Based on the FRESHER results, a first step to improve the health outlook for the European population would involve a consistent implementation of public health policies which have been proven effective in reducing the prevalence of poor diets, sedentary behaviours, obesity, tobacco smoking and harmful use of alcohol across the whole of Europe. The FRESHER project has assessed the impacts of a combination of the most efficient policies aimed at tackling the above risk factors, finding that life expectancy would be prolonged by one month on average between 2018 and 2050, and the incidence of diseases would be reduced. In Southern Europe, a similar combination of policies would bend downwards the increasing trend in new cases of cancer compared to the scenario ‘The Rich Get Healthier’. The policies would shift downwards the trend of the new cases of cancers –the increase of cancer new cases between 2010 and 2050 is estimated at 60% in ‘The Rich Get Healthier’ while 57% when policies are accounted for. For comparison, the ‘Healthy Together’ scenario would lead to an increase in the incidence of cancer of 40%.
Based on its computer simulation analyses, the FRESHER project provides evidence that a consistent implementation and scaling up of established public health policy approaches in tackling major risk factors for chronic diseases would lead to some improvements in the health of the European population. However, those policies alone can, at best, bend the increasing trend of chronic diseases. Radical and innovative solutions are required, only some of which may be in sight today. The Sustainable Development Goals agenda for 2030 adopted in September 2015 by the United Nations offers an opportunity to elaborate and promote new inter-sectorial and global policies which would contribute to the control of NCDs.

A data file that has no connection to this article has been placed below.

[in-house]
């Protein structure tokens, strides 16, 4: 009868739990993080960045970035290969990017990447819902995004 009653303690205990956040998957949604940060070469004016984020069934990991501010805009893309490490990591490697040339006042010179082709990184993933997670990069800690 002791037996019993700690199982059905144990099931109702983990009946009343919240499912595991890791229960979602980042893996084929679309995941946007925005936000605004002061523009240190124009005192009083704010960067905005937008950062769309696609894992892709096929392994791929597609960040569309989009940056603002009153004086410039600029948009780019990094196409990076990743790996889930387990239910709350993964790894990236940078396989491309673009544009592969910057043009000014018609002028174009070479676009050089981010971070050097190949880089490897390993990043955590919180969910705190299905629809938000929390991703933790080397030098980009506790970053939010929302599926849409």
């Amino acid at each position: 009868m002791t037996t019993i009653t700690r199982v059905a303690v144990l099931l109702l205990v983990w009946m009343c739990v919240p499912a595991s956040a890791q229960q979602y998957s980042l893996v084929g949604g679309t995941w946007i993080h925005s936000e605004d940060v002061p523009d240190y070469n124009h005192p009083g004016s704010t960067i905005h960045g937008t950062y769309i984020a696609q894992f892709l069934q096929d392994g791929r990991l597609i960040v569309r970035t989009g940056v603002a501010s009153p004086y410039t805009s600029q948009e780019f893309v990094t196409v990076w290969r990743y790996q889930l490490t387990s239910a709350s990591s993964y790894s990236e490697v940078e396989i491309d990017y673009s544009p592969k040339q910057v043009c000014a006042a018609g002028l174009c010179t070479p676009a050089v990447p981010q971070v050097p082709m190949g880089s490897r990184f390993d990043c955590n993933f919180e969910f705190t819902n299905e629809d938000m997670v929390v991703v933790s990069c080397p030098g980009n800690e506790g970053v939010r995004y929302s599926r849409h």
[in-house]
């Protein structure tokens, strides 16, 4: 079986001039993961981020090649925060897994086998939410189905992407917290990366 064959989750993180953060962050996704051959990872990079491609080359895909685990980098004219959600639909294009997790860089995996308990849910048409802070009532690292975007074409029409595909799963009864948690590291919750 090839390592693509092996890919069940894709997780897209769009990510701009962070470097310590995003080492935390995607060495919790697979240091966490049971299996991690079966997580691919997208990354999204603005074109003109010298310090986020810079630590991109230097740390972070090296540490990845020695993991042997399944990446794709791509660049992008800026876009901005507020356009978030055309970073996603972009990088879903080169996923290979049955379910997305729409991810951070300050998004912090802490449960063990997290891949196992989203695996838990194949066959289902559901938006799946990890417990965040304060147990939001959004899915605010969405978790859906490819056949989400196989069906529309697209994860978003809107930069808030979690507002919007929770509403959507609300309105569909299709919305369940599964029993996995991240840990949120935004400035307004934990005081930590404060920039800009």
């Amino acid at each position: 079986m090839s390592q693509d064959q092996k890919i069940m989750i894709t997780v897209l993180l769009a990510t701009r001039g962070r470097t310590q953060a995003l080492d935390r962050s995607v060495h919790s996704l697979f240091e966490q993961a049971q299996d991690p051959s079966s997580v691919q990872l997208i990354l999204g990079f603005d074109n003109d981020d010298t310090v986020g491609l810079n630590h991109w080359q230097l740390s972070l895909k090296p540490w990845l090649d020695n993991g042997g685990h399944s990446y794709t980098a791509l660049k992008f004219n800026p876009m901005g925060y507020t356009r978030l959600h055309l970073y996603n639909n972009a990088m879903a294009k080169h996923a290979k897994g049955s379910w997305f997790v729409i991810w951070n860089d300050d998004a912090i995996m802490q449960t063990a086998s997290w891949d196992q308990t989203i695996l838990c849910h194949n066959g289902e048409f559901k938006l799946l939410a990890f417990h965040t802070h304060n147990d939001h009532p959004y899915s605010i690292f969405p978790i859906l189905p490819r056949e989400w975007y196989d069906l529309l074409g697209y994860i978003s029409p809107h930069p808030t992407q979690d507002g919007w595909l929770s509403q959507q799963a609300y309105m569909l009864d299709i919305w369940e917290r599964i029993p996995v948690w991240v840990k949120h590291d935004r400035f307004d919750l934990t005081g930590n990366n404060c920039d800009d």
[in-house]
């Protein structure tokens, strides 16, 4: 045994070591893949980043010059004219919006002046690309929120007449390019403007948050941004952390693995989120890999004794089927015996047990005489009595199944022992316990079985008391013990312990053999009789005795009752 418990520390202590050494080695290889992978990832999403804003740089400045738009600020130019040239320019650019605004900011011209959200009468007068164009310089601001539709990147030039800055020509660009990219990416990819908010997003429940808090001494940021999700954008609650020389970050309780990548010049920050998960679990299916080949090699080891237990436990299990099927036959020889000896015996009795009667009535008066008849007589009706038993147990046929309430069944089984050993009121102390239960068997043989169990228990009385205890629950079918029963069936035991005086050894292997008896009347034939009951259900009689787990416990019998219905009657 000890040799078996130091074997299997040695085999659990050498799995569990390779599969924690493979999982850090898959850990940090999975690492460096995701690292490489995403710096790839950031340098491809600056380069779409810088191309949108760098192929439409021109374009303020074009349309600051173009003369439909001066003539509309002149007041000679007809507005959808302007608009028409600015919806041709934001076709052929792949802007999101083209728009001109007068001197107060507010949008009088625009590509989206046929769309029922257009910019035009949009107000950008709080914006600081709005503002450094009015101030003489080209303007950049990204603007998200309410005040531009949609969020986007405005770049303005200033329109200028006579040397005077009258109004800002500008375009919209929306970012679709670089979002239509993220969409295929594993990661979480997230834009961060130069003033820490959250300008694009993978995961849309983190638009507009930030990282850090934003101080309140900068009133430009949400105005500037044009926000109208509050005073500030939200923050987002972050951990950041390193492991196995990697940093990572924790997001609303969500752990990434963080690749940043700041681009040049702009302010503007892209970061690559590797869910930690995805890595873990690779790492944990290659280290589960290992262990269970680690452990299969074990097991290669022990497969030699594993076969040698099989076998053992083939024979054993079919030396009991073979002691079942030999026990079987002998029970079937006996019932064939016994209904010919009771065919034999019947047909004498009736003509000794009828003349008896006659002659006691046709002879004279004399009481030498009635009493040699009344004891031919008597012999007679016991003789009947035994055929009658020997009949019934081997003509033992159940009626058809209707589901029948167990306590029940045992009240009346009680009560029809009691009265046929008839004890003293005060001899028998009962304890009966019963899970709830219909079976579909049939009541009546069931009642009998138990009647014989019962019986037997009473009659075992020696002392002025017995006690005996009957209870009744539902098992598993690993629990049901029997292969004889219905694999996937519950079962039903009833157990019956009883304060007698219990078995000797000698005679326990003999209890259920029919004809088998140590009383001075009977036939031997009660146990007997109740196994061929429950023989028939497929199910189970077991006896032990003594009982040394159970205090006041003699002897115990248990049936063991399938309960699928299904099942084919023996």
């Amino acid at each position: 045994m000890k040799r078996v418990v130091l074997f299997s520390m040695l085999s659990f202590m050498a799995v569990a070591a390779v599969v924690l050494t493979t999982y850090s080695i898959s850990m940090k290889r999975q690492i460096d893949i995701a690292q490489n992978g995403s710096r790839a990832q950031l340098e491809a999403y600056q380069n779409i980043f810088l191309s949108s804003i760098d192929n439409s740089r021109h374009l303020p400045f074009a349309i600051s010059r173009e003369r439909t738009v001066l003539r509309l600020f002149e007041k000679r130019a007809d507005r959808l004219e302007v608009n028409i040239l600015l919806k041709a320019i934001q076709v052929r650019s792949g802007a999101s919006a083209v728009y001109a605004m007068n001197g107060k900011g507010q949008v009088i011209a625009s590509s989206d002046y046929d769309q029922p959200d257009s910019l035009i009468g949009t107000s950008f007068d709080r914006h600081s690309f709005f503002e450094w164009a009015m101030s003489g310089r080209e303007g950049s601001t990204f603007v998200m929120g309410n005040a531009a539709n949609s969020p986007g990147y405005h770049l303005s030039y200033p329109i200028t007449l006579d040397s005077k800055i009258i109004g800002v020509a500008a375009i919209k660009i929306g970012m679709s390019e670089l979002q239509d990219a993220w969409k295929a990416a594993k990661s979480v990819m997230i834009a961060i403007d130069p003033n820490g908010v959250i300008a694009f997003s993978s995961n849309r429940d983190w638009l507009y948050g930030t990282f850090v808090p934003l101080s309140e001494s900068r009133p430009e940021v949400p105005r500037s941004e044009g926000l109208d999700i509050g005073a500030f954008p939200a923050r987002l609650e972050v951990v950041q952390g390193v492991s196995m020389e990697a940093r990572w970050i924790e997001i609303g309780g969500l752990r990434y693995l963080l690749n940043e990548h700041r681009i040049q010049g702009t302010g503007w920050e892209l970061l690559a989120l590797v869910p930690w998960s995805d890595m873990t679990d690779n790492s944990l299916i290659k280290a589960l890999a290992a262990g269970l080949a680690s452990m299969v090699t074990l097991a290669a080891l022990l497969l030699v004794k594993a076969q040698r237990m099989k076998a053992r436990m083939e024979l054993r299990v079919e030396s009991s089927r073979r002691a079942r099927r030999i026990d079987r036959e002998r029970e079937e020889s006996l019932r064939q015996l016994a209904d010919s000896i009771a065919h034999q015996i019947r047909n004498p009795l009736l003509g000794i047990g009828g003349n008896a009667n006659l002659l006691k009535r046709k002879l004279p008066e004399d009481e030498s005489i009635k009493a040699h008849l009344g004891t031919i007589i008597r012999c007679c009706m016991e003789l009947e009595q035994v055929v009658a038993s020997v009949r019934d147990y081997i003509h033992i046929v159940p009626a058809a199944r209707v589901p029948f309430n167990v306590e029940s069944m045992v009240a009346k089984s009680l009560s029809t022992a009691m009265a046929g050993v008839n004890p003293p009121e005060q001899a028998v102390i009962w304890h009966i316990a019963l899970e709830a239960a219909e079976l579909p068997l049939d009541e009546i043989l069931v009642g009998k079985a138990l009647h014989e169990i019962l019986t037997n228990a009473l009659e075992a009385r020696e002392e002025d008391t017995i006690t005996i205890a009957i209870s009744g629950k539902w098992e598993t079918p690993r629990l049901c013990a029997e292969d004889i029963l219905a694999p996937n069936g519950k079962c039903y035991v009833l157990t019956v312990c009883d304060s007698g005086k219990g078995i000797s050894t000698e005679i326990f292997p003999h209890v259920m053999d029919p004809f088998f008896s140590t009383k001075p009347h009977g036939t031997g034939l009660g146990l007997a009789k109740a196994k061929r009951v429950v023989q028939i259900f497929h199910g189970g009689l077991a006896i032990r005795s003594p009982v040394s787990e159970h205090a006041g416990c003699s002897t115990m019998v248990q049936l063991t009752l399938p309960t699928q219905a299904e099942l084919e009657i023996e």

Treating chronic diseases more and more efficiently, preventing their complications, optimizing medical drug prescriptions, especially in the oldest segment of the population, and coordinating effectively the care required by patients with multiple morbidities are all key steps in containing further growth in health and social care expenditure. However, the most radical, and most difficult, changes required are those that may reduce the number of people with chronic conditions. These changes include focusing public policies on reducing socioeconomic and health inequalities; new ways of designing urban environments; new attitudes to the production and consumption of food and nutrition, to physical activity and to the use of technology in everyday life; and new and cleaner means of transportation, production and energy generation. New policies and grassroots initiatives must develop around these objectives, aiming at a much larger impact than those public health measures that have been attempted so far to prevent chronic diseases.